Eoghan Harris: Ivan Yates a role model for risen people in tough times
IVAN Yates is a reminder of our recent rural past: a provincial Protestant with deep roots in rural Ireland, a pragmatist with scant time for some of the more precious pieties of cosmopolitan Dublin, a former politician who still remembers how to press flesh. My late mother, from rural Roscommon, adored him when he first came into politics.
She would have adored him even more last week as he stoically travelled from studio to studio, laying out his sad story for all to see. Like many women who went to school in the rural Ireland of the Twenties, my mother was a repository of nationalist ballads and stirring Victorian Imperialist poetry. Last week she would have recited Henley's Invictus in Yates's honour.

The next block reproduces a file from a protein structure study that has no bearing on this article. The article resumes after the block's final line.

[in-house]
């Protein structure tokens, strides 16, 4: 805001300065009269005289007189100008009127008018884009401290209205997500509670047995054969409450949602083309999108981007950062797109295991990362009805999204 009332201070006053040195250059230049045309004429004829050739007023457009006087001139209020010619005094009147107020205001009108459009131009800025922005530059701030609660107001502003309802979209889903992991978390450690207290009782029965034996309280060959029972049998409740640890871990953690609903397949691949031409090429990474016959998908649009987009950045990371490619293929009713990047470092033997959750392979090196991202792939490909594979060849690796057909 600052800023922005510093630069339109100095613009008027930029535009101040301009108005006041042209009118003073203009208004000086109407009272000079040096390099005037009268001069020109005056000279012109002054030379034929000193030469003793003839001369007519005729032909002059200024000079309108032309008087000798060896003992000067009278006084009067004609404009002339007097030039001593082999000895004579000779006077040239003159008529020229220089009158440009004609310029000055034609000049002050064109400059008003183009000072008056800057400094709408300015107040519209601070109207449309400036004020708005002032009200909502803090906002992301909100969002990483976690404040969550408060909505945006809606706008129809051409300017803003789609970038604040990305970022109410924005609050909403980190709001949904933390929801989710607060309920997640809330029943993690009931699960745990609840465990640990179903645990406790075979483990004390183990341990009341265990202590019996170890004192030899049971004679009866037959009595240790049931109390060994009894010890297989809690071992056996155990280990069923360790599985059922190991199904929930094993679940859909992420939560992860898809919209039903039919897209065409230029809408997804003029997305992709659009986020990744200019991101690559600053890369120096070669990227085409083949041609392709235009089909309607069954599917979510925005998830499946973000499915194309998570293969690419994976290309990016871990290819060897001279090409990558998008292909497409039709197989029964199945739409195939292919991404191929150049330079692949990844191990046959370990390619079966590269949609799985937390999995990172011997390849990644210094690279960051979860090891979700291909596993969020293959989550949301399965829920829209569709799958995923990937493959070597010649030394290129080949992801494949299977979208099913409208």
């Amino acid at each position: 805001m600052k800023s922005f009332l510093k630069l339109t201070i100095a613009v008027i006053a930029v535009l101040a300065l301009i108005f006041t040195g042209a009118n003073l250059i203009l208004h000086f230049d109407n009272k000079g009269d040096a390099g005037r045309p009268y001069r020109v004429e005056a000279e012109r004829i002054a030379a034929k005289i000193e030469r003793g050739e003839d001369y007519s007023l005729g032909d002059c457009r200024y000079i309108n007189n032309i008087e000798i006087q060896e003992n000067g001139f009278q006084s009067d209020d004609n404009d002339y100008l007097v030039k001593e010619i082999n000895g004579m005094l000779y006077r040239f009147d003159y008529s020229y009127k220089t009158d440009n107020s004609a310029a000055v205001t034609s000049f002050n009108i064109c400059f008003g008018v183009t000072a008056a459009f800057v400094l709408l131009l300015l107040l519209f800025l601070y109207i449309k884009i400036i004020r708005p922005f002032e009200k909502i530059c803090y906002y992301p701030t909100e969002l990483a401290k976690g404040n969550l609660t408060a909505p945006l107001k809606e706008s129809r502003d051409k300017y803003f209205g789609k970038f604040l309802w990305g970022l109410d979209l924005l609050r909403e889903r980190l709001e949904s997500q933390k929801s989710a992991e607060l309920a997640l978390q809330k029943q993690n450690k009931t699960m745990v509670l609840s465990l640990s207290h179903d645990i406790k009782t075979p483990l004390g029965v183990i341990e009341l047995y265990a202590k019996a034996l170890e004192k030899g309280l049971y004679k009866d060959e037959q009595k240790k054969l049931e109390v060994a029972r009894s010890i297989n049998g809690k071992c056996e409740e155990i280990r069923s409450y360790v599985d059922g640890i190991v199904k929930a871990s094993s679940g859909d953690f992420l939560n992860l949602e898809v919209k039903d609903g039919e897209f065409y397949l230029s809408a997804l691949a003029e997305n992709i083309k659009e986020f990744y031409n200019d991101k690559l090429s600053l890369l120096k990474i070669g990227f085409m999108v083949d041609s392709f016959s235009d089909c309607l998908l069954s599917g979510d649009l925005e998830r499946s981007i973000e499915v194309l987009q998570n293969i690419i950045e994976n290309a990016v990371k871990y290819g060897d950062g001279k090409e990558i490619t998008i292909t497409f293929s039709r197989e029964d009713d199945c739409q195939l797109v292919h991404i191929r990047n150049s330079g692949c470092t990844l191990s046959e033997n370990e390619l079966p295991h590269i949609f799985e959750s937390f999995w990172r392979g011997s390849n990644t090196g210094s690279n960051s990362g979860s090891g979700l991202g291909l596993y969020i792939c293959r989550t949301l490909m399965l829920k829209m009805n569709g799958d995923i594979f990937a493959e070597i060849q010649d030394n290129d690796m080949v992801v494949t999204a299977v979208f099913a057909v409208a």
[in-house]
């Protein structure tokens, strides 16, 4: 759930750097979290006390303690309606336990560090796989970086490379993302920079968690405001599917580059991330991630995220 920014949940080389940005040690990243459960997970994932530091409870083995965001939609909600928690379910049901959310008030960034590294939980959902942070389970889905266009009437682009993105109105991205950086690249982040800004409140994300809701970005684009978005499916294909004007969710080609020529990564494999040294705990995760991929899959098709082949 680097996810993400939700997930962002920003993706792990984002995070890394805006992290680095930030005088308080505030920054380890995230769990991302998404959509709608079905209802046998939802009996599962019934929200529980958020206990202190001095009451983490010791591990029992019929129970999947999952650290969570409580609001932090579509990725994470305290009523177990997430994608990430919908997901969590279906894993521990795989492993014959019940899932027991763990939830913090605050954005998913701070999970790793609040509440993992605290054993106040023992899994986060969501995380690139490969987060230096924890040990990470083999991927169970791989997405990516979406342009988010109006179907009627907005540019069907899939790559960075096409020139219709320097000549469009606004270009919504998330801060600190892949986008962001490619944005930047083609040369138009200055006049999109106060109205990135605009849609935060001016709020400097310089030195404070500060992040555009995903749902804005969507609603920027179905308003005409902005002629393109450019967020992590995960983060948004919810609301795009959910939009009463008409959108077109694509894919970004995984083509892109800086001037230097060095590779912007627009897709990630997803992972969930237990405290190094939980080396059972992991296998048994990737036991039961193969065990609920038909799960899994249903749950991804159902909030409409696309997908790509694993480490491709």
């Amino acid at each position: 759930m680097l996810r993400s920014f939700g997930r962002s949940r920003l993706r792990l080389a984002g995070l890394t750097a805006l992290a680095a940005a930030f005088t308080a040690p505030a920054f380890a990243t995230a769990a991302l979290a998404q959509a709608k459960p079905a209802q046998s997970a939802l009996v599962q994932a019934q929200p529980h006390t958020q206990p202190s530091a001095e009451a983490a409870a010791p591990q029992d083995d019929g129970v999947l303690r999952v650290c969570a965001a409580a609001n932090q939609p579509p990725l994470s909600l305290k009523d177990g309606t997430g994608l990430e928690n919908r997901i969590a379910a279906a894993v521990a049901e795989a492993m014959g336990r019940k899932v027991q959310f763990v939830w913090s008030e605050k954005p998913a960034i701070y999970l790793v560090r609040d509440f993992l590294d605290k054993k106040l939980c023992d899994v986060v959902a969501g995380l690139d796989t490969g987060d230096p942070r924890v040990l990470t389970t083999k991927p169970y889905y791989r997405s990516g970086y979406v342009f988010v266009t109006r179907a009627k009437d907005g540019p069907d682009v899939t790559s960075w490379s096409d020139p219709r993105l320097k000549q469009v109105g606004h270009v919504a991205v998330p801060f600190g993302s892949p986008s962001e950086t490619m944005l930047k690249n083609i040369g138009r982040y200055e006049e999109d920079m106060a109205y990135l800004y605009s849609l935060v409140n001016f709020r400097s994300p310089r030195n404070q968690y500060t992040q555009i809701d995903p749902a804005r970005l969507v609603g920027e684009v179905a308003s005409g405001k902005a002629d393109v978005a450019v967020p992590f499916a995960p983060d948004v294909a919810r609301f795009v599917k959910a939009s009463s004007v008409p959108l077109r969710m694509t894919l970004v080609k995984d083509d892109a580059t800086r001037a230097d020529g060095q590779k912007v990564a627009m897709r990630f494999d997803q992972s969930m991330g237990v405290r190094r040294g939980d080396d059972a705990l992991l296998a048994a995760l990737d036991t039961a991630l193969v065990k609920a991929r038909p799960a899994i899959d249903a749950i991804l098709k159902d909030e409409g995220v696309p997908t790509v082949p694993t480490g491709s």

By doing what almost no other public figure has done -- accepting responsibility for his actions -- Ivan Yates showed he was still master of his fate and captain of his soul. And his grace under pressure seems to have struck a chord. Last week people kept stopping me not just to praise him, but also to pay tribute to a certain rural Protestant tradition.